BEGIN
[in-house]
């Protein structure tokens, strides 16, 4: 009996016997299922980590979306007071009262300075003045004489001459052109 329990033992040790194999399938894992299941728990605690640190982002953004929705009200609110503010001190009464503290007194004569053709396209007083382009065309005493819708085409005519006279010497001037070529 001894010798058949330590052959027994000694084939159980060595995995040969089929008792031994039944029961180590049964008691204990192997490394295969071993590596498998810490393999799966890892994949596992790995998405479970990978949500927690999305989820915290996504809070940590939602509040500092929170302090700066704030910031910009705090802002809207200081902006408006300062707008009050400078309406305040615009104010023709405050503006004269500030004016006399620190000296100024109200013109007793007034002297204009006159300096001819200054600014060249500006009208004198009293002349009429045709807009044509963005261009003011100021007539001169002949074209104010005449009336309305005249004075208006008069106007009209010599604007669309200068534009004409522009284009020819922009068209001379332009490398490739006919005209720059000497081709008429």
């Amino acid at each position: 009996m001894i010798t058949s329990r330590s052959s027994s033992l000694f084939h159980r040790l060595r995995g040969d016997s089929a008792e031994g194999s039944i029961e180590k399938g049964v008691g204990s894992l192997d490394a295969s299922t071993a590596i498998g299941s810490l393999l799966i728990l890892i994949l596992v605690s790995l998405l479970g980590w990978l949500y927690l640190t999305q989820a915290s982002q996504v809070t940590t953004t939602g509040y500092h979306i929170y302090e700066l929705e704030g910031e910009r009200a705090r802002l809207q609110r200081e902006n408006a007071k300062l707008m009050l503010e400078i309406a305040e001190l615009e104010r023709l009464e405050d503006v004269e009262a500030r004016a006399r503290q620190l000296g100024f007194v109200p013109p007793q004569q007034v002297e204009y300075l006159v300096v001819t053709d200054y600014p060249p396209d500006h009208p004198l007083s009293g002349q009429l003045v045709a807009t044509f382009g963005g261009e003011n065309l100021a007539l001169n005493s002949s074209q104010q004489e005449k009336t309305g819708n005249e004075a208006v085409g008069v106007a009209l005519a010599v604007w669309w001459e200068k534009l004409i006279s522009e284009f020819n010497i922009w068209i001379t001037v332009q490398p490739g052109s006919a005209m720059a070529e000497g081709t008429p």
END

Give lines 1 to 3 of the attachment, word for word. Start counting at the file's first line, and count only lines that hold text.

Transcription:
[in-house]
């Protein structure tokens, strides 16, 4: 009996016997299922980590979306007071009262300075003045004489001459052109 329990033992040790194999399938894992299941728990605690640190982002953004929705009200609110503010001190009464503290007194004569053709396209007083382009065309005493819708085409005519006279010497001037070529 001894010798058949330590052959027994000694084939159980060595995995040969089929008792031994039944029961180590049964008691204990192997490394295969071993590596498998810490393999799966890892994949596992790995998405479970990978949500927690999305989820915290996504809070940590939602509040500092929170302090700066704030910031910009705090802002809207200081902006408006300062707008009050400078309406305040615009104010023709405050503006004269500030004016006399620190000296100024109200013109007793007034002297204009006159300096001819200054600014060249500006009208004198009293002349009429045709807009044509963005261009003011100021007539001169002949074209104010005449009336309305005249004075208006008069106007009209010599604007669309200068534009004409522009284009020819922009068209001379332009490398490739006919005209720059000497081709008429």
């Amino acid at each position: 009996m001894i010798t058949s329990r330590s052959s027994s033992l000694f084939h159980r040790l060595r995995g040969d016997s089929a008792e031994g194999s039944i029961e180590k399938g049964v008691g204990s894992l192997d490394a295969s299922t071993a590596i498998g299941s810490l393999l799966i728990l890892i994949l596992v605690s790995l998405l479970g980590w990978l949500y927690l640190t999305q989820a915290s982002q996504v809070t940590t953004t939602g509040y500092h979306i929170y302090e700066l929705e704030g910031e910009r009200a705090r802002l809207q609110r200081e902006n408006a007071k300062l707008m009050l503010e400078i309406a305040e001190l615009e104010r023709l009464e405050d503006v004269e009262a500030r004016a006399r503290q620190l000296g100024f007194v109200p013109p007793q004569q007034v002297e204009y300075l006159v300096v001819t053709d200054y600014p060249p396209d500006h009208p004198l007083s009293g002349q009429l003045v045709a807009t044509f382009g963005g261009e003011n065309l100021a007539l001169n005493s002949s074209q104010q004489e005449k009336t309305g819708n005249e004075a208006v085409g008069v106007a009209l005519a010599v604007w669309w001459e200068k534009l004409i006279s522009e284009f020819n010497i922009w068209i001379t001037v332009q490398p490739g052109s006919a005209m720059a070529e000497g081709t008429p």